In 2016, English primary pupils were ‘the first pupils to take part in the PIRLS study since the Government’s education reforms in 2010,’ said schools minister Nick Gibb in a written answer.
PIRLS, the Progress in International Reading Literacy Study, is an international test taken every five years by 9-10 year olds. England and Northern Ireland both take part.
Northern Irish pupils outperformed English ones by a significant amount in 2016, the results showed. That doesn’t mean English pupils did badly. The reverse is true – they reached their highest ranking since PIRLS began in 2001.
Gibb was keen to claim this success was down to ‘the Government’s education reforms’. In his statement, he implied these began immediately in 2010. They didn’t, of course. The Phonics Screening Test wasn’t implemented until 2012.
This makes his answer rather misleading. The high-performing 2016 PIRLS cohort weren’t the first pupils to take part in the test since 2010. An earlier cohort took the test in 2011.
It was in the 2011 PIRLS test that English pupils took a great leap forward. The 2016 results built on the dramatic improvement between 2006 and 2011. Gibb downplays this. He continues to imply that Coalition reforms, particularly the phonics screening test, caused the high performance by English pupils in PIRLS 2016. This is incorrect.
When ministers crow about the success of English pupils in PIRLS, they should remember two things:
1 The systematic teaching of phonics was already embedded in English school before 2010. But Gibb claims his promotion of phonics* is responsible for the 2016 PIRLS success.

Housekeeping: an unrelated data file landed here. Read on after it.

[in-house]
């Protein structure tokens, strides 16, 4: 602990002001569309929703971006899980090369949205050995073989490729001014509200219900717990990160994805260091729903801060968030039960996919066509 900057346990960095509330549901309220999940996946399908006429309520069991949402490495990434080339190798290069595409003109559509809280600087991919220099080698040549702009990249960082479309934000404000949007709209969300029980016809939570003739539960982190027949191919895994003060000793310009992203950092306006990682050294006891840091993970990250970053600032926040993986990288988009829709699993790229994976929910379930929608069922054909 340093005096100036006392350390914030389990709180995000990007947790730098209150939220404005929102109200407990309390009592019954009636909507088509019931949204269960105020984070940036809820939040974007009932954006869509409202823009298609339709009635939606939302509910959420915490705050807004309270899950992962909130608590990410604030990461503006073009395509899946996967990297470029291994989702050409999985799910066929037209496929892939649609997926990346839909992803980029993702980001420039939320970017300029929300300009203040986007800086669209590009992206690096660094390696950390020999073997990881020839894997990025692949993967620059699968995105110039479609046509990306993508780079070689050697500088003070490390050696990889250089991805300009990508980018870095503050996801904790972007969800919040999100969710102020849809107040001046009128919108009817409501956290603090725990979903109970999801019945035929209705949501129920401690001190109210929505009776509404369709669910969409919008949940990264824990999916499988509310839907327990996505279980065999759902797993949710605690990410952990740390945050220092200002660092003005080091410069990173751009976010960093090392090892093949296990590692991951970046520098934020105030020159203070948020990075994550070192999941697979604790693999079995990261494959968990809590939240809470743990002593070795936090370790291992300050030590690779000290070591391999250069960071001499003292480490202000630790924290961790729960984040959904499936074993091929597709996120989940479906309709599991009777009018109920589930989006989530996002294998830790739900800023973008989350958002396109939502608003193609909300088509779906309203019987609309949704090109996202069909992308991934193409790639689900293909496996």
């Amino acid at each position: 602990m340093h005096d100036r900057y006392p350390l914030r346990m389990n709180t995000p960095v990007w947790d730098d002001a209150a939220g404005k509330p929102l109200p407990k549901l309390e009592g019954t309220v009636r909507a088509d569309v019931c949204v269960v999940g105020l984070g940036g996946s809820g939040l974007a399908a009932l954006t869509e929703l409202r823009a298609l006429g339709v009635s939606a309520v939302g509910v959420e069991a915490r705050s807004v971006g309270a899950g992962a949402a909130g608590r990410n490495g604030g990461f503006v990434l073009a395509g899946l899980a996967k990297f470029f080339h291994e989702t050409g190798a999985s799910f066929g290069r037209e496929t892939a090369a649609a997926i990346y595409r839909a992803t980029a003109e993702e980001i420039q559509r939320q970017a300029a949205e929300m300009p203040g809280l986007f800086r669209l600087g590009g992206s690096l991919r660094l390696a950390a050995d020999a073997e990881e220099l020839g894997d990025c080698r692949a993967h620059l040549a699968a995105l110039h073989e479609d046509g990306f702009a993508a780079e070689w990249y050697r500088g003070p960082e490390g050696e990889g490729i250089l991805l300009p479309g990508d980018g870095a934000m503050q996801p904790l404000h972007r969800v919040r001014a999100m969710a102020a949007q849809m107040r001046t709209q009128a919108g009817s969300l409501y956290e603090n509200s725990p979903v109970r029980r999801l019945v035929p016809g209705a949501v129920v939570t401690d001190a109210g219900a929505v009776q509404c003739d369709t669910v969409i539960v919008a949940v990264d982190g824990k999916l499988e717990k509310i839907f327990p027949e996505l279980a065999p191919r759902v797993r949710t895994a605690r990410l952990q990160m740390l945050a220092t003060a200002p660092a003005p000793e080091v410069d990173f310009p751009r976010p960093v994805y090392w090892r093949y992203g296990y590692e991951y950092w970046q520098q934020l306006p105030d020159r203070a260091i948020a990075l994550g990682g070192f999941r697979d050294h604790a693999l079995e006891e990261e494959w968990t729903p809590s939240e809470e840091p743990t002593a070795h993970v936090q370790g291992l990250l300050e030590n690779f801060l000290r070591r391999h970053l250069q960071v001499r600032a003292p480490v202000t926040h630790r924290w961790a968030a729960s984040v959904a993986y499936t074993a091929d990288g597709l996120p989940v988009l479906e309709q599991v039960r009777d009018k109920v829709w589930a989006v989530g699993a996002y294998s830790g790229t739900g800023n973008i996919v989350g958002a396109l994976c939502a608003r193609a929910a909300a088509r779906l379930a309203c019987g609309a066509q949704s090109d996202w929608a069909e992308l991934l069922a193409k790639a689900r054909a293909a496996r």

2 Northern Irish pupils outperformed English ones. Guidance in Northern Ireland recognises the importance of teaching phonics but doesn’t focus entirely upon it. Northern Ireland has a ‘broad and balanced approach to promote literacy’. It also trusts far more in teacher professionalism that does the Department for Education in England where ministers are too fond in pushing their pet theories.
*It should be remembered that Gibb often muddles these terms: systematic teaching of phonics; synthetic phonics; systematic synthetic phonics and just plain ‘phonics’. But neither synthetic phonics nor nonspecific phonics is helpful unless taught systematically. And synthetic phonics isn’t the only method of teaching phonics. His muddle raises concern about his taxpayer-funded promotion of one method. Gibb’s obsession has proved very profitable (and will continue to be so) for producers of synthetic phonics material and training.